I loveTIFFANY My ds is reception yes and I believe this boy was a couple of years older and was a playground thing.
DS was more than happy to go to school today and has never mentioned this incident before and we always talk about his day etc, I think I'd be none the wiser now if we hadn't have happened to pull up next to this boy today.
good post, aldiwhore.
OP, I'll be worrying about the same thing next year when DS2 starts school. DS1 told me recently that he thought DS2 would be picked on because he wears glasses. So I'll be looking for good advice on this thread.
I would mention it to the teacher so playground supervisors etc can keep an eye on situation.
Don't think it is OTT to discuss with teacher at all.
assuming that the teacher is sensible and that you are calm, it doesn't have to be OTT or blowing anything out of proportion
you have a quiet word to let teacher know your ds is upset
she has a quiet word (or whatever else seems appropriate) about being kind to people (and instructs dinner ladies to keep an extra eye for a few weeks)
My son LOVES glasses and he wants some, his best friend wears glasses and is the coolest boy ever, apparantly!
What cory said.
I would talk to the teacher. And I would absolutely expect my own ds to receive an appropriate bollocking if he'd been the mean party in a situation like this.
Yes. I agree with Cory.
It is possible to find a way through not saying anything and blowing it out of proportion.
My dd quite cheerfully admitted to me when she was 5 or so that she didn't like a child in her class because ' she had curly hair'
I had a very calm but emphatic conversation with her about ' gosh what a silly thing to say! How would you feel if <<best friend>> decided she didn't like you because you have brown hair. Or asthma. Or are taller than her. The fact that we are all different is what makes the world fun'
But I mentioned it to the teacher just so she was aware that I was handling it and she decided to have the 'differences are fine' chat. I think they have that chat regularly to be honest.
Kids can be daft without intending to be mean
It could be something and nothing OP.
Or it could be the start of this boy bullying children who look different to him/ younger than him/have circumstances he knows are different to his. It's not on to exclude someone for looking different, if this were skin colour you'd be in no doubt about reporting it.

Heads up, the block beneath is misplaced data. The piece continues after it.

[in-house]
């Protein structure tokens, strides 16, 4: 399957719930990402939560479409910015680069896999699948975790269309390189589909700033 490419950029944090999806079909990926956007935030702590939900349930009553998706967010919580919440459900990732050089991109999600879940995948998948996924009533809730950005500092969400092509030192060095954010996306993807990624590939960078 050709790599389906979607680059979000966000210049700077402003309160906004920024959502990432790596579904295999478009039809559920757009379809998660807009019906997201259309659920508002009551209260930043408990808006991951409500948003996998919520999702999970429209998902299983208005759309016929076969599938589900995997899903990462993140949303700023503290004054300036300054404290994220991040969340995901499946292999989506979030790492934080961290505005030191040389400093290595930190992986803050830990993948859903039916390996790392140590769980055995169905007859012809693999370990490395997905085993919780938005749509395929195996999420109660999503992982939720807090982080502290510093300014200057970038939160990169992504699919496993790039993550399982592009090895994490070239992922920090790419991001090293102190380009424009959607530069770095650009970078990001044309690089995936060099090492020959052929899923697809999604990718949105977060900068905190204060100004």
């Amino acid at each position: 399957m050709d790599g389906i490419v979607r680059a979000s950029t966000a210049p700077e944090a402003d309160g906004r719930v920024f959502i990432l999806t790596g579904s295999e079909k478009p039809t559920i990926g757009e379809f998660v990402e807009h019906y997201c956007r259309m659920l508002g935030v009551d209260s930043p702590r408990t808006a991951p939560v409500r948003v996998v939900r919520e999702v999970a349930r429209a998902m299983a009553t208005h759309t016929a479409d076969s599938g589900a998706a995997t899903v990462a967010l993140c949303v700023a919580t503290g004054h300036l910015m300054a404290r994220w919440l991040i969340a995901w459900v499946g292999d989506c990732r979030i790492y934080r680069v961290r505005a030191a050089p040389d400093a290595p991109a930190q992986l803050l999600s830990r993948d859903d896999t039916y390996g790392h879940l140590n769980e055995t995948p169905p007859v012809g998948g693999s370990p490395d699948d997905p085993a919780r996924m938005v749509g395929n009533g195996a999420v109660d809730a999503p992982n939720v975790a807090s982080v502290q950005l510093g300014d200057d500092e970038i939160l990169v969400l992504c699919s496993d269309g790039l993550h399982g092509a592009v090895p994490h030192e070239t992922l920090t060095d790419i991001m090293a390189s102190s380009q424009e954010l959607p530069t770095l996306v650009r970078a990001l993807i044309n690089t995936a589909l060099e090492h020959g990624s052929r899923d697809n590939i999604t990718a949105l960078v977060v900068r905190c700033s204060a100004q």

OP someone on here recommended a book called Bullies, Big-Mouths and So-Called Friends to me and I ordered it a couple of weeks ago. It's written in a way that children can get interested in but it's been quite helpful to me too. I recommend it.
I wouldn't make a big thing of it OP, but I would mention it to the teacher and ask her if she has noticed a problem.
I presume the people saying that the OP is OTT never had the whole of their school lives blighted because they were called 4 eyes?
I am 46, and now have contacts. I wear glasses, like now, when I'm in the house on my own. But I never look in the mirror when I have them on, and no-one ever sees me with them on. Not even dh and dd.
Guess that's OTT as well.
No but I was called fatty for most of my childhood.
There is a time for intervention, there is a time for simply being aware, there's a time for walking away, and one for fighting back.
Being aware, having calm chats, etc., can avoid a child from either being bullied or becoming one. If you demonise someone too soon, unjustly, they will become worse.
Its shit that anyone is ever picked on, but even good kids will do it at some point. What is important foryourdreams is that it doesn't escalate into what you or I experienced... and I do firmly believe that using a sldgehammer to crack a nut is not the way to start. (Maybe later!!)
I don't think anyone is saying the OP is unreasonable for feeling hurt on behalf of her precious child, but that a tentative approach is what's needed at THIS moment in time. In her child's best interests.
I can't see why people are saying you are over reacting,when my DS was 7 he got told by a little girl she didn't want to play with him because she didn't like black people was I over reacting to go to the teacher no of course I wasn't,so speak to a teacher.
It sucks that you can't protect them from the inevitable slights when they're still so wee, and especially when you're so keen they start school on a positive note.
Of course they get a bit tougher and learn to shrug off the small stuff, but it's important they know that the school is there to support them if they get into a pickle.
My DS has a large red birthmark on his chest that always attracts curiosity from kids, not unkind just curious. As it's highly visible at swimming time we let school know what it is. They said they would be alert to reactions from the kids and help everyone understand the issue in a way that downplayed and didn't make my DS uncomfortable should the need arise.
As far as I know there's been no issue, but it's comforting to know the school will ensure tolerance of little differences. Makes me think that as the kids get older they'll develop that tolerance and understanding and chances of being picked on will lessen.
I assume people are saying she is overreacting because she is saying she is furious and wants to give a 5/6 year old a slap.
Am afraid you are going to have to get used to all the things kids say to each other esp you cant play with me because lines.....I hear it most days. Just tell your DS to respond good I wouldnt want to play with you anyway. You will drive yourself potty if you dont.